A Russian aviation industry source has said that the plane did not enter Russian airspace when expected and crashed in eastern Ukraine.

Reuters has reported that the Ukraine prime minister has ordered an investigation into the Malaysian "airplane catastrophe", saying the plane was en route from Amsterdam.

Spokesman Anton Gerashenko said on his Facebook page that the plane was flying at an altitude of 33,000 feet over eastern Ukraine when it was hit by a missile "fired by separatists" from a Buk launcher.

A similar launcher was reported by journalists near the eastern Ukrainian town of Snizhne earlier today.

An aviation source told Reuters news agency the wreckage of a burning aircraft had been found on the ground.

A spokesman for Boeing said it was aware of reports of MH17's disappearance.

The jet would have been flying at high altitude on an intercontinental flight that took it over the crisis hit region of Ukraine, where the authorities have accused Russia-backed separatists of previous attacks on aircraft.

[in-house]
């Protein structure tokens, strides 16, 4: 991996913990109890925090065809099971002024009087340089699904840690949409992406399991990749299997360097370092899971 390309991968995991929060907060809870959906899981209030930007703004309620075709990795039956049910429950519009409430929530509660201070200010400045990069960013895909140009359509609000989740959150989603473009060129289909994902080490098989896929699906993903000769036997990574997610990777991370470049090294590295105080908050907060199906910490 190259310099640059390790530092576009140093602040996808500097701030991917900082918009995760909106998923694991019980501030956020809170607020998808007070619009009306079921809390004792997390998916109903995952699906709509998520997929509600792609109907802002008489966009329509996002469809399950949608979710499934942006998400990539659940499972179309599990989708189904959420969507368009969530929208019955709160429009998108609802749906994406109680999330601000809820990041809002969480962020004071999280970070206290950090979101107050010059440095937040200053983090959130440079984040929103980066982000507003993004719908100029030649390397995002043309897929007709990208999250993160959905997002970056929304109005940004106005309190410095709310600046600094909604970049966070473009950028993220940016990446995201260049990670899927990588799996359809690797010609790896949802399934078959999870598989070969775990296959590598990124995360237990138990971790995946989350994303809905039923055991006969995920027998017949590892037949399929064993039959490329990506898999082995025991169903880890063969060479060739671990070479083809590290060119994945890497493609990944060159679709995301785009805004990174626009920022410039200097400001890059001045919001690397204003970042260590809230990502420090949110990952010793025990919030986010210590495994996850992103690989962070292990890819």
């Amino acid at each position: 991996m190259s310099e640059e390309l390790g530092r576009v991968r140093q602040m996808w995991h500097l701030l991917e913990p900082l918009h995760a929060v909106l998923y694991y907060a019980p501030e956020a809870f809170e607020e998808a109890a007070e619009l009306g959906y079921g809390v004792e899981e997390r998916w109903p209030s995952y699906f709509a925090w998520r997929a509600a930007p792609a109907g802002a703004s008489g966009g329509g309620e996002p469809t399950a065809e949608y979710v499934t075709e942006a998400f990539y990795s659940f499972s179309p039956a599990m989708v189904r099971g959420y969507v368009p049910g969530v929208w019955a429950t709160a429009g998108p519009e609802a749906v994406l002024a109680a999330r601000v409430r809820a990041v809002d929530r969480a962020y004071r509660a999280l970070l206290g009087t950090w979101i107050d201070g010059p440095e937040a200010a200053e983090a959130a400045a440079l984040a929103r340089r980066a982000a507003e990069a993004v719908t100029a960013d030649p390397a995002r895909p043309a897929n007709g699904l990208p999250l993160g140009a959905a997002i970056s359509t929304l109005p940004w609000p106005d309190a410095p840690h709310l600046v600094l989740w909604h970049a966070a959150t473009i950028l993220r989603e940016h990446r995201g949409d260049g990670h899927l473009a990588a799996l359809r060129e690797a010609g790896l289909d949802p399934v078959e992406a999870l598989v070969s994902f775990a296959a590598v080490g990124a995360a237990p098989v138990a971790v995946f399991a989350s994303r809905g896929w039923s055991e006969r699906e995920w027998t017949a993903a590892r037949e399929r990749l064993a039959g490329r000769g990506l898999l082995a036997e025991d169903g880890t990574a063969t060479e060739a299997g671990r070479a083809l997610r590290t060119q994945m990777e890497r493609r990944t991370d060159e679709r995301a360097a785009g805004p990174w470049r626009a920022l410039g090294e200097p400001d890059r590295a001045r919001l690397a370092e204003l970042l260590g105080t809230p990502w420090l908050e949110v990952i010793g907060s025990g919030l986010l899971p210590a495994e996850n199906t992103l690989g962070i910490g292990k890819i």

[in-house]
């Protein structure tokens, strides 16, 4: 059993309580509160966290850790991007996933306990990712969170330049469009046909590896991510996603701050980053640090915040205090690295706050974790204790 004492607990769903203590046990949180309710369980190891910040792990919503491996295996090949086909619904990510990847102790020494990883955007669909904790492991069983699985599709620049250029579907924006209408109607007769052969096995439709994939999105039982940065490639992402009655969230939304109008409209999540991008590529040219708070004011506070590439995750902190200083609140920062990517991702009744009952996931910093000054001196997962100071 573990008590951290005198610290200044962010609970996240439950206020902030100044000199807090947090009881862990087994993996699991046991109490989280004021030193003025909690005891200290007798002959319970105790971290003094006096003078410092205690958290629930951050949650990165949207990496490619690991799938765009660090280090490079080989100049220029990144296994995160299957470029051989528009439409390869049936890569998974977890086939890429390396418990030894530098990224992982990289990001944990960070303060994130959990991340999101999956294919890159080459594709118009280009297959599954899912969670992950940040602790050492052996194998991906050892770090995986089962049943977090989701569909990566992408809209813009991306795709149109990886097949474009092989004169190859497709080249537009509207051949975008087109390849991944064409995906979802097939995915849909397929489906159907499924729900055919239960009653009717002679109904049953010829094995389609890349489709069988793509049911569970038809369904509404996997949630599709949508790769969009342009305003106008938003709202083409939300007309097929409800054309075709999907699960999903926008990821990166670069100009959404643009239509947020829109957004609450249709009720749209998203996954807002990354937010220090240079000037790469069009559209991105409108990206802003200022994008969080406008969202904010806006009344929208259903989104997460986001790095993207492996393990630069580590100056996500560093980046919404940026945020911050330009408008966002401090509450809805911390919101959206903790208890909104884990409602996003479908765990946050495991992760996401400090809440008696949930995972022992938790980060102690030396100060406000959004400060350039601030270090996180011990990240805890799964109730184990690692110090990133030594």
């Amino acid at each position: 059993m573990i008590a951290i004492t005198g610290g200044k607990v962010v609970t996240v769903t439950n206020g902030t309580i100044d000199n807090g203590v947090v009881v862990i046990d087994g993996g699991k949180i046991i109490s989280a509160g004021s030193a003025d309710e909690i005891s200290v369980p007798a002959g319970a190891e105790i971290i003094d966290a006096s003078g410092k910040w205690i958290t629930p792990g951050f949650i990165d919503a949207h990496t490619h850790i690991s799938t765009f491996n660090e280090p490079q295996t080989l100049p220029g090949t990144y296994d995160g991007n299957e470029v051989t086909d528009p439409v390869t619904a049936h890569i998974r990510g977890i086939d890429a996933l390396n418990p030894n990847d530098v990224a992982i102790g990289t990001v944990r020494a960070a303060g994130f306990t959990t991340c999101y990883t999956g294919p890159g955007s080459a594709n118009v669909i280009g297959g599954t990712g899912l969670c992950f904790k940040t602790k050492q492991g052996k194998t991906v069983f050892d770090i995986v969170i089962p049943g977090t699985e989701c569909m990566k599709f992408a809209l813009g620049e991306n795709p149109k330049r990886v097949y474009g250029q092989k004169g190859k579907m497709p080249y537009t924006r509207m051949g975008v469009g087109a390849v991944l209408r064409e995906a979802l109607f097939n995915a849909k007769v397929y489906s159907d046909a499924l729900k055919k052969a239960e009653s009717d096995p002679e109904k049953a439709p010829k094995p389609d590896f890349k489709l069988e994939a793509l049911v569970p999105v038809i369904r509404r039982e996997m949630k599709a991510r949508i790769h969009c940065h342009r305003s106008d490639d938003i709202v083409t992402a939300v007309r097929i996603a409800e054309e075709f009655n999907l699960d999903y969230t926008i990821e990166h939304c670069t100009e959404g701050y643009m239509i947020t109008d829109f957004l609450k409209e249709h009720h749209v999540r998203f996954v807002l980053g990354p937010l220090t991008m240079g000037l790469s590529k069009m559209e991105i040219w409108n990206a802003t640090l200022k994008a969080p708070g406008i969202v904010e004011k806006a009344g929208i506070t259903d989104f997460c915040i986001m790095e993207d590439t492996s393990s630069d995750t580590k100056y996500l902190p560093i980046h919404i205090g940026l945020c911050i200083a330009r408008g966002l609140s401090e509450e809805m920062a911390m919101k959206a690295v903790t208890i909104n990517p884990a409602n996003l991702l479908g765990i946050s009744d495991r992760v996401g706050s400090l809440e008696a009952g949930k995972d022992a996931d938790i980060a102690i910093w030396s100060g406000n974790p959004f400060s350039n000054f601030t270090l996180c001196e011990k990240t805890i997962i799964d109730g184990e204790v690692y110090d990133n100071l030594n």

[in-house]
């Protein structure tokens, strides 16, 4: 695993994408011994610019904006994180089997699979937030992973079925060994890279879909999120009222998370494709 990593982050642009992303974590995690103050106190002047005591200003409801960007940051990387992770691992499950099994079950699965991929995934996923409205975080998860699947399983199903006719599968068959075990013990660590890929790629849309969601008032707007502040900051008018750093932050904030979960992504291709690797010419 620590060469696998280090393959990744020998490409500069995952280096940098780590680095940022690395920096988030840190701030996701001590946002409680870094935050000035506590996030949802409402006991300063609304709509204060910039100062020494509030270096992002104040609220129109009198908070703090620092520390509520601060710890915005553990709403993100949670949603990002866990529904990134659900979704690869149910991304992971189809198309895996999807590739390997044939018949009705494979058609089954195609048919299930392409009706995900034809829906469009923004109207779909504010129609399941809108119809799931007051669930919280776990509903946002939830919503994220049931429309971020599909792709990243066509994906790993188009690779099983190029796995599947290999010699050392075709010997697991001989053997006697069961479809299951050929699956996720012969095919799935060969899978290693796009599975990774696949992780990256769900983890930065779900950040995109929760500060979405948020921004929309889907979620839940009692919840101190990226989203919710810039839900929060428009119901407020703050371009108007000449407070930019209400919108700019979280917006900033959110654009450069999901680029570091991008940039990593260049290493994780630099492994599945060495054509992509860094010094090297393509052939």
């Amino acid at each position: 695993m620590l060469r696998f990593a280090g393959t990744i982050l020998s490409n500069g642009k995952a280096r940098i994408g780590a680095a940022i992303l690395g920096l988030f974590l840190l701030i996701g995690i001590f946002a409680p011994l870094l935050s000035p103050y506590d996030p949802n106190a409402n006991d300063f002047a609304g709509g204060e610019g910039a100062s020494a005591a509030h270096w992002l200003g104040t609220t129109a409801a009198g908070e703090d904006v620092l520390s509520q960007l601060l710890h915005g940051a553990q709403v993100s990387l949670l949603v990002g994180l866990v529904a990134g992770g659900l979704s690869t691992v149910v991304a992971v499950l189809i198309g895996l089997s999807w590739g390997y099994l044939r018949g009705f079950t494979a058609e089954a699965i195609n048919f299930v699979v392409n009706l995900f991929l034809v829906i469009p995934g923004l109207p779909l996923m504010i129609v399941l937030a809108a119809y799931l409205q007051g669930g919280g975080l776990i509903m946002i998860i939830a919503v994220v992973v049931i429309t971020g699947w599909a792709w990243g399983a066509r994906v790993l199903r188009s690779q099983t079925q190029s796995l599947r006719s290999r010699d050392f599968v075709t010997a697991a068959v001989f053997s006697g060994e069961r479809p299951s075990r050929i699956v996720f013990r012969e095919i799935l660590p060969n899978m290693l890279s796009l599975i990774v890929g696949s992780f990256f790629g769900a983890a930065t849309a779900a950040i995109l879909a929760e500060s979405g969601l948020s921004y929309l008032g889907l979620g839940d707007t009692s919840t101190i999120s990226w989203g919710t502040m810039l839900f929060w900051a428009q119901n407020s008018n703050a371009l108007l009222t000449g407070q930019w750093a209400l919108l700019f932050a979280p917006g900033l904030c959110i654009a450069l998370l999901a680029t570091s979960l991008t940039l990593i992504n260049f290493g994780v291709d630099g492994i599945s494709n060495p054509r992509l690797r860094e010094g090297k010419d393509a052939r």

Earlier today the Ukrainian authorities said one of their fighter jets was shot down by an air-to-air missile from a Russian plane and Ukrainian troops were fired upon by missiles from a village inside Russia.

A video purported to be from the scene of the crash, via the Independent in the UK.

The alleged episodes mark what Ukraine says is mounting evidence that Moscow is directly supporting separatist insurgents in eastern Ukraine who have substantial quantities of powerful weapons.

Ukraine said a military transport plane was shot down Monday by a missile fired from Russian territory. Security Service chief Valentyn Nalyvaichenko said he had “unconditional evidence” that Russia was involved in downing that aircraft.

The incident brings tragedy to Malaysia Airlines for the second time this year.